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Darron Gibson: 'I am not a failure'


Darron Gibson

Darron Gibson

Darron Gibson

Alex Ferguson advises his fellow managers to avoid the January transfer window, claiming that the players he is offered are usually expensive and have some ulterior motive for wanting to move.

Yet the men who have helped transform Everton's season all arrived in midwinter: Nikica Jelavic, escaping the financial implosion at Rangers, Steven Pienaar returning to the ground where he was happiest, and Darron Gibson deciding that the cachet of being a Manchester United footballer meant little if you weren't actually playing.

David Moyes said that one of the reasons he decided to bring Gibson to Goodison Park was an enthusiastic recommendation from Wayne Rooney. And when Everton swept Sunderland aside to set up this afternoon's meeting with Liverpool at Wembley, Rooney was straight on the phone.

"He was buzzing. At heart he is still an Everton fan," said Gibson. "I spoke to him straight afterwards -- he had been watching the game. I am not telling you what he said but he was buzzing."

Gibson said he was not sure what to expect when he left Old Trafford. He knew he had to leave; the Ireland manager Giovanni Trapattoni had advised him to go but he had been part of the fabric of the club since he was 15, having made his name in the Derry and District League.

There had been a couple of spectacular goals from midfield, especially against Bayern Munich in the European Cup quarter-finals -- he said he was around eight-years-old when he learned how to shoot from outside the box. However, with every new signing, every new academy graduate, Gibson seemed less sure of his place.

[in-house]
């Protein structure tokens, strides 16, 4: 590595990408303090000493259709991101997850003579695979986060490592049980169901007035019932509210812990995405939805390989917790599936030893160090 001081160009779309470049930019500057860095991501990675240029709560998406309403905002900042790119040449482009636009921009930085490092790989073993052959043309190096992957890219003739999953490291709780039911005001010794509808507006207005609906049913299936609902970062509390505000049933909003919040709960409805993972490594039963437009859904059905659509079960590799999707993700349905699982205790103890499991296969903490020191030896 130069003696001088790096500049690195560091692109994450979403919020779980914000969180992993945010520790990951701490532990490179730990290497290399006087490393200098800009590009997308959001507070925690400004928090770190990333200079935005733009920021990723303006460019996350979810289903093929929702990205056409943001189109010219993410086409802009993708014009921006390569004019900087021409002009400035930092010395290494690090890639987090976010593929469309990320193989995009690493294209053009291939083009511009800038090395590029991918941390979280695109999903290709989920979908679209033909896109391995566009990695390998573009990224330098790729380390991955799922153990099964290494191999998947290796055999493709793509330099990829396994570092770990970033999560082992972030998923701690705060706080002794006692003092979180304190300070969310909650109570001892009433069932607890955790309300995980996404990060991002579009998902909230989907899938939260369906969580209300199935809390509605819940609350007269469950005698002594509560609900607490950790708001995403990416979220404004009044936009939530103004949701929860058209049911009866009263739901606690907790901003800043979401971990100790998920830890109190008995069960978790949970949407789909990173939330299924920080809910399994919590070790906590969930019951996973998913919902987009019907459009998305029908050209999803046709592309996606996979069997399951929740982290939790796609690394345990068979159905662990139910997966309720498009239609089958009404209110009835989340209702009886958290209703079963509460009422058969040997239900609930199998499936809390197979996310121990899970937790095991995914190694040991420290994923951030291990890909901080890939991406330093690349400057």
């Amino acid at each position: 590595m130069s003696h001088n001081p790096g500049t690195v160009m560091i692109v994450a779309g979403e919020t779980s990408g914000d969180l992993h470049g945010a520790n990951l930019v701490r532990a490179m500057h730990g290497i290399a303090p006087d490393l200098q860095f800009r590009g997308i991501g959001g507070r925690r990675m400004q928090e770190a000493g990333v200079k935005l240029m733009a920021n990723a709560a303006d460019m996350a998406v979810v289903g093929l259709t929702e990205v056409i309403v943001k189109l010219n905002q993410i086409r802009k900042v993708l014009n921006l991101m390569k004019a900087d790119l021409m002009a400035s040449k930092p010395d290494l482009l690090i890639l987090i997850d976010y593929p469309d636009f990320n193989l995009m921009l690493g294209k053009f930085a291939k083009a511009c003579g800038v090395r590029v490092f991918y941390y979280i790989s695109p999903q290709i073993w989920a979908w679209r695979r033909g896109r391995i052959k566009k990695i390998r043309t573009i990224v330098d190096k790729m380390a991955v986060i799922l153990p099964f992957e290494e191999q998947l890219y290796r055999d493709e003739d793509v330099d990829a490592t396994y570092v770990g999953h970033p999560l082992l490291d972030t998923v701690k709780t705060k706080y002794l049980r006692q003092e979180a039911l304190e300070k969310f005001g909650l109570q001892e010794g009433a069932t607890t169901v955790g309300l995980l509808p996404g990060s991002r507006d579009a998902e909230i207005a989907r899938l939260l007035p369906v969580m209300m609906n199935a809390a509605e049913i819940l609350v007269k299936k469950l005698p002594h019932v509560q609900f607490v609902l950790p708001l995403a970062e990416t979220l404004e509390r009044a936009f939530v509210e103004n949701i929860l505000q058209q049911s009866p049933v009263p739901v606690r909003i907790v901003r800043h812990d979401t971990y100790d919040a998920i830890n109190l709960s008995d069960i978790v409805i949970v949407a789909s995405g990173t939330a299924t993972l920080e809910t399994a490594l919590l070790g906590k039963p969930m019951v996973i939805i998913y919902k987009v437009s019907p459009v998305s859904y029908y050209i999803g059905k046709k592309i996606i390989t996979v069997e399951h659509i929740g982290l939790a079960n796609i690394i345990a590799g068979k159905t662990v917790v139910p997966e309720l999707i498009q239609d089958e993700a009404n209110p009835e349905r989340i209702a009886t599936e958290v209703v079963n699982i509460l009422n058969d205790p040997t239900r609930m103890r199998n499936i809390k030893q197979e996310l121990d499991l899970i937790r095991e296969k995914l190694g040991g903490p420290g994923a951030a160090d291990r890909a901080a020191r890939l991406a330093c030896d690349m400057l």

"Some people would say I failed at Manchester United by not breaking through," he said. "Towards the end, I wasn't playing my best football. I have come to Everton to start showing people what I can do. I wouldn't say I failed. What I would say is that I never got the chance that I wanted. I would play one game and then miss out on four, five or six, then play another.

"And when a young player comes through, it's just the same as a new player coming in. They both need a run of matches. You are still training with the lads every day, of course, but it is different when you get on the pitch because, suddenly, you have something to prove."

There is a familiar path between Ferguson's training ground at Carrington and Everton's new and very similar-looking facility at Finch Farm, near the Land Rover and Jaguar plant at Halewood, which is one of the great industrial success stories on Merseyside.

Phil Neville, Tim Howard and Louis Saha all came from Manchester United, although Gibson baulks at suggestions that, accents apart, there are any similarities between Ferguson and Moyes.

"They might sound the same but, no, they are totally different." What about their team talks? "Again, completely different apart from the accent. Moyes is a lot more hands on. He wants to do everything himself, whereas in the years I was at Manchester United, Alex used to let the coaches do most of the work. He would do the team talks and the tactics but, on the training ground, it was the coaches who did the work."

Work is a cornerstone of Everton's success and Gibson, who confesses to being, at heart, a "laid-back footballer", did not fit instantly into the regime.

"The football here is a lot different to what it was at United. I was shocked at how hard we worked. It took me a few games to get used to it. The difference is that Manchester United have the ball most of the time, don't they?

"In recent weeks, when we have been getting results, we have been pressing teams and working hard to do it -- which is something we didn't do too much of at Manchester United. I am probably the fittest I have ever been in my career."

The one similarity between Ferguson and Moyes is that they are both men you would hesitate to cross.

Gibson found the net with a spectacular drive against Manchester City, a goal that might decide the championship, and which provoked another flurry of phone calls from his one-time team-mates. However, after last month's game against West Brom, Moyes suggested that Gibson might need "the treatment" -- which sounds like a Goodison version of "the hairdryer". "I come across as laid-back sometimes," said Gibson. "That is where he is coming from. He has shouted at me a few times to run a bit harder in training. Sometimes, I need a kick up the a**e. When he shouts, 'Run faster!' I run faster." (© Independent News Service)

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